"The performance opens with Ali’s relationship with Malcolm X—whom the former Cassius Clay met while training for his 1964 title fight against reigning heavyweight champion Sonny Liston—depicting their relationship as a catalyst for the black power movement. Brown then explores Ali’s transformation from successful boxer into a world-renowned personality, the result of being sentenced to five years in prison and fined $10,000 for refusing to serve in the Vietnam War. The series’ final movement documents Ali’s comeback, when he recaptured the heavyweight title and the public’s imagination for his masterful victories over Joe Frazier, Ken Norton and George Foreman."
In an interview, Brown responded to some questions about the making of Opulence and more.
Charmaine: Where did the idea to make this work “inspired” by Muhammad Ali come from?
Christal: I was originally approached by the late Fred Ho to create choreography for his album entitled “The Sweet Science Suite.” After premiering a draft of that work at the Guggenheim Works in Process in November of 2011, Fred and I developed our own versions of the work. In developing The Opulence of Integrity I began to look at Ali not as inspiration but as a lens. I believe his life mirrors the struggle of so many men of color who have divine aspirations of greatness, but human shortcomings keep them from achieving their purpose. Ali was driven by a force that he could not explain or harness. That indomitable spirit is what the work is about.
Charmaine: What tools, if any, did you use in preparing your dancers during the process?
Christal: The process of creating Opulence began in 2011 with a solo called No Vietnamese Ever Called Me Nigger. While working with Dante Brown at Bates Dance Festival to create this solo I often referenced my father who lost both his legs in the Vietnam War. The stories I shared with Dante became part of the framework for the larger story. My personal life had a direct connection to the causes Ali was fighting for. I then began to ask Dante and subsequent artist who entered the process to find a personal connection to an aspect or experience in Ali's life and bring the connection into the work. In addition, we watched documentaries on Ali, read through biographies, and talked at length about the commonalities we found within finding purpose in our own lives, striving for greatness, and falling victim to our own humanities.
Charmaine: There is an all-male cast, was this intentional because of the “boxer” Ali, or were there other parts of his life that may have included women that were not intended for this work?
Christal: When I was initially approached about the idea of Ali I was asked to use an all-male cast. Having had an all-female company for 10 years the idea was intriguing. But as I began looking at every aspect of Ali's life I began to see that women were his weakness. I decided to bring this to light in movement two, "Larger than Life." In movement two the audience gets a brief glimpse into Ali's “kryptonite” and how his weakness has the power to change him from extraordinary to ordinary.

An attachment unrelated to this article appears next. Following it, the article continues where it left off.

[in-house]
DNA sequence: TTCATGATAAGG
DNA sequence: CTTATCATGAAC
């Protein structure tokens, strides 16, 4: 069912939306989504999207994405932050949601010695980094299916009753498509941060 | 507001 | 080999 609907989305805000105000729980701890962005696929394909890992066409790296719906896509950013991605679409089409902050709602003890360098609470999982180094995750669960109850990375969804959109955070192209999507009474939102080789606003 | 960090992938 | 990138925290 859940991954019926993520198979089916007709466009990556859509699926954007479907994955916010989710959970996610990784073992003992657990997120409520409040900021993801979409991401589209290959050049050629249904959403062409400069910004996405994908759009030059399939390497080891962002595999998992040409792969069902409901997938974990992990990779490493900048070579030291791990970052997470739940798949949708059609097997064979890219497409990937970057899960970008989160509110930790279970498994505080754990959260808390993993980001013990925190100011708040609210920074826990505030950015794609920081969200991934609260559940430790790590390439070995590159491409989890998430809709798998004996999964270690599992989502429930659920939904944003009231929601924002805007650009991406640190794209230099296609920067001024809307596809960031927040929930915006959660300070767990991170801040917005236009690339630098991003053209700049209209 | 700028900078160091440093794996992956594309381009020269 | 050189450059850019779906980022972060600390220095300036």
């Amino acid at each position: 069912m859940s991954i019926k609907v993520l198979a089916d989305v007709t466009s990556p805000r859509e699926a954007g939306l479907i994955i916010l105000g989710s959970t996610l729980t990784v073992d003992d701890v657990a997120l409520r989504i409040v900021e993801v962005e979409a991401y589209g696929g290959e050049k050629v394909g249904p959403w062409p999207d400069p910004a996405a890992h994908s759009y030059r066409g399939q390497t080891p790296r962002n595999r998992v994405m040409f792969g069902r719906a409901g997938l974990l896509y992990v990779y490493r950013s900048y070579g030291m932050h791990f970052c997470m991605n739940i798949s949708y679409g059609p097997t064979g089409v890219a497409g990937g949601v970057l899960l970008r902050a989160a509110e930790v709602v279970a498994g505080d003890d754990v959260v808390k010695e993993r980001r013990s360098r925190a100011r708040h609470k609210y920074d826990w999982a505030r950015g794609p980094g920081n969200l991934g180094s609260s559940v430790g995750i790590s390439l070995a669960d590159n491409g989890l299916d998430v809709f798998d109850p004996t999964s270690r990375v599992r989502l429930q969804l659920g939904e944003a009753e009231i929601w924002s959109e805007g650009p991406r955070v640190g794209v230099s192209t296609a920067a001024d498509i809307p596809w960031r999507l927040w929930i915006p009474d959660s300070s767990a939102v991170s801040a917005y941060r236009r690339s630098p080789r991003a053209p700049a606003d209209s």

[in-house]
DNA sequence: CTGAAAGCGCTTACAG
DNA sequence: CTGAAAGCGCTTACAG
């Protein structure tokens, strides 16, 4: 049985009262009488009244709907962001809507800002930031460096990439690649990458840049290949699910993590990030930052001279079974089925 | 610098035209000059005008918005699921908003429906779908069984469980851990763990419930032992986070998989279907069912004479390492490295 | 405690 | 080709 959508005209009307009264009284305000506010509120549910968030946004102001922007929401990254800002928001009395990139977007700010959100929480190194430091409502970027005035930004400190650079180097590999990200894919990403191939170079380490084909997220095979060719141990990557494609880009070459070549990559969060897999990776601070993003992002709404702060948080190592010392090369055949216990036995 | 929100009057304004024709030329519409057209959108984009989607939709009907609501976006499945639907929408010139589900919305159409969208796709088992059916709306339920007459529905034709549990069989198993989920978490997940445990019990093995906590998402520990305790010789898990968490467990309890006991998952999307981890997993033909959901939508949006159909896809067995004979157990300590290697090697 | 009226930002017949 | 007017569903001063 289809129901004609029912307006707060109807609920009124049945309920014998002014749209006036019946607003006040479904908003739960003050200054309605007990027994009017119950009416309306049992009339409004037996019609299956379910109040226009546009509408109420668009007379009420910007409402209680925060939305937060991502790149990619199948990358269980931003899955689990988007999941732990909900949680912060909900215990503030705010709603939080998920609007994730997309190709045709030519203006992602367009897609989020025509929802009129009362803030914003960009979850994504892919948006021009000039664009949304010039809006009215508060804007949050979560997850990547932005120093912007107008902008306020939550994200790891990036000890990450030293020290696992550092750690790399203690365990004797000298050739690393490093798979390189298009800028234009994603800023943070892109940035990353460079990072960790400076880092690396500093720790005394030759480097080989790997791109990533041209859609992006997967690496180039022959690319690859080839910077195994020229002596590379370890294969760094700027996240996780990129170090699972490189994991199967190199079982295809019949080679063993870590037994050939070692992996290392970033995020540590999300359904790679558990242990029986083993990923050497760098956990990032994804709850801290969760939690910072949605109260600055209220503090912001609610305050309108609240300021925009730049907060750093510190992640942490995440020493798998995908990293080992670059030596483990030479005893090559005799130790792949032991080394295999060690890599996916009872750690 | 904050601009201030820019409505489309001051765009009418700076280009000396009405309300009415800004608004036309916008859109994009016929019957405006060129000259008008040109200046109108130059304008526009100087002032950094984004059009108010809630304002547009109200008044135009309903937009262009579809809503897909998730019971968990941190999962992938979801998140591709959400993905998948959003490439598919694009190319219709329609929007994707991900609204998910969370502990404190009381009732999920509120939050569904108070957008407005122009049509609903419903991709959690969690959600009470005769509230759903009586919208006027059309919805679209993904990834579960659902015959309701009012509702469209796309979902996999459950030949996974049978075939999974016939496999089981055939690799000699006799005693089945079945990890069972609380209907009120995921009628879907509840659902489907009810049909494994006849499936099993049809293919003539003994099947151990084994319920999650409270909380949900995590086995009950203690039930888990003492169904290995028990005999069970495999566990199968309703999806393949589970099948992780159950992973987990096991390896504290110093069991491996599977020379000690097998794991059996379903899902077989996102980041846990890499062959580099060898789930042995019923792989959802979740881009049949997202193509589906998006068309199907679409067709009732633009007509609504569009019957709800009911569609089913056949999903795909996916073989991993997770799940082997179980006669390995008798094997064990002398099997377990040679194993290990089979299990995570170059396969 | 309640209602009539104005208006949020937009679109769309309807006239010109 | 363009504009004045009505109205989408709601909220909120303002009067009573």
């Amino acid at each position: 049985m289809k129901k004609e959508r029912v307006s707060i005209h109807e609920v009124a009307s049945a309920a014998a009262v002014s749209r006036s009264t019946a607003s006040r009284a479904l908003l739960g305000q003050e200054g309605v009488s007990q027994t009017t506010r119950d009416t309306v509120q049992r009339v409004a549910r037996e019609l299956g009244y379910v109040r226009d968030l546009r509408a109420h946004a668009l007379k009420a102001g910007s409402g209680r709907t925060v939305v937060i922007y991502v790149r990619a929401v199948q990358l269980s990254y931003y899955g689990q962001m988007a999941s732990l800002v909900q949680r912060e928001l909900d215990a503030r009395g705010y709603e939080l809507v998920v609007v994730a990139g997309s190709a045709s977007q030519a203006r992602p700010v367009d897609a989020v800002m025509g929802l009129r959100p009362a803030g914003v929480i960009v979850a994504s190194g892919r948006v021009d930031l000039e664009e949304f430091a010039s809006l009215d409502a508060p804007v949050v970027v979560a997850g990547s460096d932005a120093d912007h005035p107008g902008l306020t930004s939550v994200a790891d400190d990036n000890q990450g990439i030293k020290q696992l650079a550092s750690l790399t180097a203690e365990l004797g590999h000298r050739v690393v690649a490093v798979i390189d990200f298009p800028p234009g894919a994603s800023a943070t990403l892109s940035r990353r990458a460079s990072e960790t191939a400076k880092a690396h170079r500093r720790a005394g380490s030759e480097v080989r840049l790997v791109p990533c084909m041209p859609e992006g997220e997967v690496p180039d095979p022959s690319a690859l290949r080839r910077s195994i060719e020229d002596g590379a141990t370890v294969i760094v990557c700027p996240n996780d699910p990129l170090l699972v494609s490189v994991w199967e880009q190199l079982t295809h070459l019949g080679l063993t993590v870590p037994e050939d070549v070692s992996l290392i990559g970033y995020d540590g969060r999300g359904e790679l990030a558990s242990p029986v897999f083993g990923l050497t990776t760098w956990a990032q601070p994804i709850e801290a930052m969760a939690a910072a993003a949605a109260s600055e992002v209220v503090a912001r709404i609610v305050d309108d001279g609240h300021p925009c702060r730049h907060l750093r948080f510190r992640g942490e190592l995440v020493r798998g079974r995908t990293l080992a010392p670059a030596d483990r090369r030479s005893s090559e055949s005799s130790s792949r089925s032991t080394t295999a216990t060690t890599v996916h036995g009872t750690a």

Charmaine: What about the “social activist,” “public martyr,” and “human being,” that you mention in other interviews, for example, where do these titles fit, or not in your work?
Christal: All of these titles are relevant to the work. Opulence looks at Ali as a parallel figure to Malcom X during the black power movement and a voice for the people. His denouement of the Vietnam War caused him public humiliation and separation from his title, spiritual teachers, and colleagues. But throughout his life of triumphs, failures and illness he has remained true to himself as a vessel of opulence and integrity. In addition to the physicality of the work, Ali's words are given life by three speakers who use Ali's quotes to contextualize each movement.
Charmaine: What, if anything, has changed since Opulence premiered?
Christal: Since the beginning the intention has changed from singular to multiple narratives. The work is about Ali and everyone who lives a life of great purpose and does not feel the need to shirk or conform in order to reach their goals.
Charmaine: What do you hope audiences walk away with?
Christal: I want the audience to walk away knowing something about Ali that they didn't know before entering the theater and to be inspired to live a life of opulent integrity.
In the choreographer’s note from the program, Brown adds: “For me, The Opulence of Integrity is an exploration of the homogeneous inner struggle for identity as it pertains to men of color in the United States. Using the life and legacy of Muhhamad Ali as an archetype, I have been able to take an intimate look at the trappings that continually prohibit freedom. This work is dedicated to my father, brother, and uncle who fought but did not win and to my son who's battle has yet begun. Born branded by history, burdened by responsibility and inspired towards greatness requires a committed heart and an opulence of integrity.” Find out more here
Aside from performing, Brown is the Founding Artistic Director of INSPIRIT, a performance ensemble and educational conglomerate dedicated to bringing female choreographers together to collaborate and show new work, expanding the views of women of all ages, and being a constant source of inspiration to its audience as well as members. Founded in 2000, INSPIRIT has been honored to show work at Aaron Davis Hall, St. Mark's Church, Joyce Soho, The Lincoln Theater of Washington, D.C., and various other venues across the country.
Combining her athleticism, creativity, love for people, and knack for teaching, Brown continues to teach and create works that redefine the art of dance and the structure of the field.
Brown is currently Assistant Professor of Dance at Middlebury College in Vermont, and has also been a resident artist of Dance New Amsterdam, Movement Research, and Tribeca Performing Arts Center.